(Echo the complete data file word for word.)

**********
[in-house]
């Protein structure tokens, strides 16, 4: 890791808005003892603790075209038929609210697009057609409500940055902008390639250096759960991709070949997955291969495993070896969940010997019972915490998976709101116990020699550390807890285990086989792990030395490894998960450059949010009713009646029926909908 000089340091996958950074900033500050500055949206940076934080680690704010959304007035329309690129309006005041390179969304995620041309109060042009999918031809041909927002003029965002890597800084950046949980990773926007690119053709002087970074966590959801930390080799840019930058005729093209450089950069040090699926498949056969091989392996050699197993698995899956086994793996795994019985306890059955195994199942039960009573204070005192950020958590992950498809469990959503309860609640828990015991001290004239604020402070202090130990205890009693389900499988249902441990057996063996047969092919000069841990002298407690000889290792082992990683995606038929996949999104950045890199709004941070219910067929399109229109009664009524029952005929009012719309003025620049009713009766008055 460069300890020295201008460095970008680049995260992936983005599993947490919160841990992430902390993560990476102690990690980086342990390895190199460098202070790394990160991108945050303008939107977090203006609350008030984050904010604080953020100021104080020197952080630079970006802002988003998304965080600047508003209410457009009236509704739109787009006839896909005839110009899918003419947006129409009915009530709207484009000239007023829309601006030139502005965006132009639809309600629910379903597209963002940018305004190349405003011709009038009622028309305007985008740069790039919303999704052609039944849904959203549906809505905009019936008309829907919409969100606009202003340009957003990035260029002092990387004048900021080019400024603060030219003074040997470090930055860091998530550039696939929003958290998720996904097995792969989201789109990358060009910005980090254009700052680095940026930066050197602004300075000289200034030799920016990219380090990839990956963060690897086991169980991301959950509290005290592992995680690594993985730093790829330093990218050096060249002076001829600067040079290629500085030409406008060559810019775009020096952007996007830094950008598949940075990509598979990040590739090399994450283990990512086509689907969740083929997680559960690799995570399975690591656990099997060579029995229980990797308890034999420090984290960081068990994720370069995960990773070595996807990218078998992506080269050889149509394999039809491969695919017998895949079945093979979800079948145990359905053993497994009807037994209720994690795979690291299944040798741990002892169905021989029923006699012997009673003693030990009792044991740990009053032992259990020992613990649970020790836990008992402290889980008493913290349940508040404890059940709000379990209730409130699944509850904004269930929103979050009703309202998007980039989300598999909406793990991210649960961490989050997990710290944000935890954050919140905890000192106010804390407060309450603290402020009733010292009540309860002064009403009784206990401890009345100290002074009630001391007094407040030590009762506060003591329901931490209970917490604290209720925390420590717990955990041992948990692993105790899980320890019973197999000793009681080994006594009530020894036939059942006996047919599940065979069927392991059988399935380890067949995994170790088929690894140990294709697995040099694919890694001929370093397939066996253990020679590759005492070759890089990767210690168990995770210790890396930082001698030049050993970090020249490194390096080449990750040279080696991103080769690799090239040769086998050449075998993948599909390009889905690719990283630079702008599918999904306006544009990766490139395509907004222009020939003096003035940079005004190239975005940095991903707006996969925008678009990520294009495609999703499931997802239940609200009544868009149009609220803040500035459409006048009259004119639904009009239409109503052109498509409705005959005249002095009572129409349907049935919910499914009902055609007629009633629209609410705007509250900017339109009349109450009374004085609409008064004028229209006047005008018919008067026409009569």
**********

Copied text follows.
[in-house]
């Protein structure tokens, strides 16, 4: 890791808005003892603790075209038929609210697009057609409500940055902008390639250096759960991709070949997955291969495993070896969940010997019972915490998976709101116990020699550390807890285990086989792990030395490894998960450059949010009713009646029926909908 000089340091996958950074900033500050500055949206940076934080680690704010959304007035329309690129309006005041390179969304995620041309109060042009999918031809041909927002003029965002890597800084950046949980990773926007690119053709002087970074966590959801930390080799840019930058005729093209450089950069040090699926498949056969091989392996050699197993698995899956086994793996795994019985306890059955195994199942039960009573204070005192950020958590992950498809469990959503309860609640828990015991001290004239604020402070202090130990205890009693389900499988249902441990057996063996047969092919000069841990002298407690000889290792082992990683995606038929996949999104950045890199709004941070219910067929399109229109009664009524029952005929009012719309003025620049009713009766008055 460069300890020295201008460095970008680049995260992936983005599993947490919160841990992430902390993560990476102690990690980086342990390895190199460098202070790394990160991108945050303008939107977090203006609350008030984050904010604080953020100021104080020197952080630079970006802002988003998304965080600047508003209410457009009236509704739109787009006839896909005839110009899918003419947006129409009915009530709207484009000239007023829309601006030139502005965006132009639809309600629910379903597209963002940018305004190349405003011709009038009622028309305007985008740069790039919303999704052609039944849904959203549906809505905009019936008309829907919409969100606009202003340009957003990035260029002092990387004048900021080019400024603060030219003074040997470090930055860091998530550039696939929003958290998720996904097995792969989201789109990358060009910005980090254009700052680095940026930066050197602004300075000289200034030799920016990219380090990839990956963060690897086991169980991301959950509290005290592992995680690594993985730093790829330093990218050096060249002076001829600067040079290629500085030409406008060559810019775009020096952007996007830094950008598949940075990509598979990040590739090399994450283990990512086509689907969740083929997680559960690799995570399975690591656990099997060579029995229980990797308890034999420090984290960081068990994720370069995960990773070595996807990218078998992506080269050889149509394999039809491969695919017998895949079945093979979800079948145990359905053993497994009807037994209720994690795979690291299944040798741990002892169905021989029923006699012997009673003693030990009792044991740990009053032992259990020992613990649970020790836990008992402290889980008493913290349940508040404890059940709000379990209730409130699944509850904004269930929103979050009703309202998007980039989300598999909406793990991210649960961490989050997990710290944000935890954050919140905890000192106010804390407060309450603290402020009733010292009540309860002064009403009784206990401890009345100290002074009630001391007094407040030590009762506060003591329901931490209970917490604290209720925390420590717990955990041992948990692993105790899980320890019973197999000793009681080994006594009530020894036939059942006996047919599940065979069927392991059988399935380890067949995994170790088929690894140990294709697995040099694919890694001929370093397939066996253990020679590759005492070759890089990767210690168990995770210790890396930082001698030049050993970090020249490194390096080449990750040279080696991103080769690799090239040769086998050449075998993948599909390009889905690719990283630079702008599918999904306006544009990766490139395509907004222009020939003096003035940079005004190239975005940095991903707006996969925008678009990520294009495609999703499931997802239940609200009544868009149009609220803040500035459409006048009259004119639904009009239409109503052109498509409705005959005249002095009572129409349907049935919910499914009902055609007629009633629209609410705007509250900017339109009349109450009374004085609409008064004028229209006047005008018919008067026409009569």